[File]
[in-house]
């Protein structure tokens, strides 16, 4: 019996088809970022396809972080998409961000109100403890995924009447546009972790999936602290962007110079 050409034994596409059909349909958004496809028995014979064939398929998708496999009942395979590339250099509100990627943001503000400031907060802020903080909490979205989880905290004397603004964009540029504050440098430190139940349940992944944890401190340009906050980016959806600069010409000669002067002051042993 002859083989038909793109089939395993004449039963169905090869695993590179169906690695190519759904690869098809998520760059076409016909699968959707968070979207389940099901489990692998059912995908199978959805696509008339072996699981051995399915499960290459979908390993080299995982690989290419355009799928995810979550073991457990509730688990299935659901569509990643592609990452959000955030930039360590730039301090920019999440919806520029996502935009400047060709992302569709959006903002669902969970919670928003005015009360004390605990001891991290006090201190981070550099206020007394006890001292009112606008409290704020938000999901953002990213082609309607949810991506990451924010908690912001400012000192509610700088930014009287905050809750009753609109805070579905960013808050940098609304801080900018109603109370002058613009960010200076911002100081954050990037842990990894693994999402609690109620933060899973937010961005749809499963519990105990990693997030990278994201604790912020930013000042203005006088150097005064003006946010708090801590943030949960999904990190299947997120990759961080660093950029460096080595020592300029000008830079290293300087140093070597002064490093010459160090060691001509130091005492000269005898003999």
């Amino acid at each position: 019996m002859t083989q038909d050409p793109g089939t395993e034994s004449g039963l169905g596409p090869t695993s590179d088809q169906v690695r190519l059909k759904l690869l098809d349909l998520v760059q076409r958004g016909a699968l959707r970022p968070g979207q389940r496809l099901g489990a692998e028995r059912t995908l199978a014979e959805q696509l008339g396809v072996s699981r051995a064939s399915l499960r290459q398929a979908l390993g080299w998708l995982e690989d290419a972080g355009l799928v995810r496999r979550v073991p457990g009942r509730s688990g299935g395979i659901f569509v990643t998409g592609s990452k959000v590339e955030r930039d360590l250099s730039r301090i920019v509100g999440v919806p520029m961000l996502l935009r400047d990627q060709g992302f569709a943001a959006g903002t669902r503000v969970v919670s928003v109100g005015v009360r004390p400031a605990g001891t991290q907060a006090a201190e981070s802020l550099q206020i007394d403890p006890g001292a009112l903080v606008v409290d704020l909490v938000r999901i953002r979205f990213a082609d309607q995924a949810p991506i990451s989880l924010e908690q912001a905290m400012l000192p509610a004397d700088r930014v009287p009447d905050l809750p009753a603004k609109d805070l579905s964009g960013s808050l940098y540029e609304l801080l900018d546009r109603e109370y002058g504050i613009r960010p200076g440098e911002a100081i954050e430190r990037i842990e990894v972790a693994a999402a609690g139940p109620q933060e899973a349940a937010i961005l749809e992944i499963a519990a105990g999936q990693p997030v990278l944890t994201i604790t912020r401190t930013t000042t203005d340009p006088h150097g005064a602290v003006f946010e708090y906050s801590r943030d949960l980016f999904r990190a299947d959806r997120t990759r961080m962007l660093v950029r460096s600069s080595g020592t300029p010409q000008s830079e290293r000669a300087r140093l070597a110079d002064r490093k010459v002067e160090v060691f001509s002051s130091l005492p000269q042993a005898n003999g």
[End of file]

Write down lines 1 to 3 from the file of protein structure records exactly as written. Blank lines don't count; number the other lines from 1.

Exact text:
[in-house]
């Protein structure tokens, strides 16, 4: 019996088809970022396809972080998409961000109100403890995924009447546009972790999936602290962007110079 050409034994596409059909349909958004496809028995014979064939398929998708496999009942395979590339250099509100990627943001503000400031907060802020903080909490979205989880905290004397603004964009540029504050440098430190139940349940992944944890401190340009906050980016959806600069010409000669002067002051042993 002859083989038909793109089939395993004449039963169905090869695993590179169906690695190519759904690869098809998520760059076409016909699968959707968070979207389940099901489990692998059912995908199978959805696509008339072996699981051995399915499960290459979908390993080299995982690989290419355009799928995810979550073991457990509730688990299935659901569509990643592609990452959000955030930039360590730039301090920019999440919806520029996502935009400047060709992302569709959006903002669902969970919670928003005015009360004390605990001891991290006090201190981070550099206020007394006890001292009112606008409290704020938000999901953002990213082609309607949810991506990451924010908690912001400012000192509610700088930014009287905050809750009753609109805070579905960013808050940098609304801080900018109603109370002058613009960010200076911002100081954050990037842990990894693994999402609690109620933060899973937010961005749809499963519990105990990693997030990278994201604790912020930013000042203005006088150097005064003006946010708090801590943030949960999904990190299947997120990759961080660093950029460096080595020592300029000008830079290293300087140093070597002064490093010459160090060691001509130091005492000269005898003999």
């Amino acid at each position: 019996m002859t083989q038909d050409p793109g089939t395993e034994s004449g039963l169905g596409p090869t695993s590179d088809q169906v690695r190519l059909k759904l690869l098809d349909l998520v760059q076409r958004g016909a699968l959707r970022p968070g979207q389940r496809l099901g489990a692998e028995r059912t995908l199978a014979e959805q696509l008339g396809v072996s699981r051995a064939s399915l499960r290459q398929a979908l390993g080299w998708l995982e690989d290419a972080g355009l799928v995810r496999r979550v073991p457990g009942r509730s688990g299935g395979i659901f569509v990643t998409g592609s990452k959000v590339e955030r930039d360590l250099s730039r301090i920019v509100g999440v919806p520029m961000l996502l935009r400047d990627q060709g992302f569709a943001a959006g903002t669902r503000v969970v919670s928003v109100g005015v009360r004390p400031a605990g001891t991290q907060a006090a201190e981070s802020l550099q206020i007394d403890p006890g001292a009112l903080v606008v409290d704020l909490v938000r999901i953002r979205f990213a082609d309607q995924a949810p991506i990451s989880l924010e908690q912001a905290m400012l000192p509610a004397d700088r930014v009287p009447d905050l809750p009753a603004k609109d805070l579905s964009g960013s808050l940098y540029e609304l801080l900018d546009r109603e109370y002058g504050i613009r960010p200076g440098e911002a100081i954050e430190r990037i842990e990894v972790a693994a999402a609690g139940p109620q933060e899973a349940a937010i961005l749809e992944i499963a519990a105990g999936q990693p997030v990278l944890t994201i604790t912020r401190t930013t000042t203005d340009p006088h150097g005064a602290v003006f946010e708090y906050s801590r943030d949960l980016f999904r990190a299947d959806r997120t990759r961080m962007l660093v950029r460096s600069s080595g020592t300029p010409q000008s830079e290293r000669a300087r140093l070597a110079d002064r490093k010459v002067e160090v060691f001509s002051s130091l005492p000269q042993a005898n003999g």